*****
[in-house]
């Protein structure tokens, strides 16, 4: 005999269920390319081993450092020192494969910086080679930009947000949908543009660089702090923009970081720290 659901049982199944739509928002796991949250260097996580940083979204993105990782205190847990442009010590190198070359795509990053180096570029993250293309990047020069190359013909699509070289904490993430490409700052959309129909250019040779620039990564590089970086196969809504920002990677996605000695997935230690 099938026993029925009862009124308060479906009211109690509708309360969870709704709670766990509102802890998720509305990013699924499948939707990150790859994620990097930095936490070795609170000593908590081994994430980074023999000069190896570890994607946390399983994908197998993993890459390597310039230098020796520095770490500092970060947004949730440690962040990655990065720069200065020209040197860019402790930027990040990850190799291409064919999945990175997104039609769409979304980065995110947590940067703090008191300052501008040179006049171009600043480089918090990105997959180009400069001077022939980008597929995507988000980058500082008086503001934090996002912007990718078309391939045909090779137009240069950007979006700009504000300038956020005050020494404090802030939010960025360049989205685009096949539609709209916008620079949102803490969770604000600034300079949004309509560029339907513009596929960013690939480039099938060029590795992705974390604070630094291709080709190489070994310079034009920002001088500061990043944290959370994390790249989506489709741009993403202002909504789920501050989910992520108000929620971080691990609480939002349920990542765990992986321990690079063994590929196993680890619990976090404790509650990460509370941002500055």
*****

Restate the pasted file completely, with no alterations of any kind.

[in-house]
């Protein structure tokens, strides 16, 4: 005999269920390319081993450092020192494969910086080679930009947000949908543009660089702090923009970081720290 659901049982199944739509928002796991949250260097996580940083979204993105990782205190847990442009010590190198070359795509990053180096570029993250293309990047020069190359013909699509070289904490993430490409700052959309129909250019040779620039990564590089970086196969809504920002990677996605000695997935230690 099938026993029925009862009124308060479906009211109690509708309360969870709704709670766990509102802890998720509305990013699924499948939707990150790859994620990097930095936490070795609170000593908590081994994430980074023999000069190896570890994607946390399983994908197998993993890459390597310039230098020796520095770490500092970060947004949730440690962040990655990065720069200065020209040197860019402790930027990040990850190799291409064919999945990175997104039609769409979304980065995110947590940067703090008191300052501008040179006049171009600043480089918090990105997959180009400069001077022939980008597929995507988000980058500082008086503001934090996002912007990718078309391939045909090779137009240069950007979006700009504000300038956020005050020494404090802030939010960025360049989205685009096949539609709209916008620079949102803490969770604000600034300079949004309509560029339907513009596929960013690939480039099938060029590795992705974390604070630094291709080709190489070994310079034009920002001088500061990043944290959370994390790249989506489709741009993403202002909504789920501050989910992520108000929620971080691990609480939002349920990542765990992986321990690079063994590929196993680890619990976090404790509650990460509370941002500055």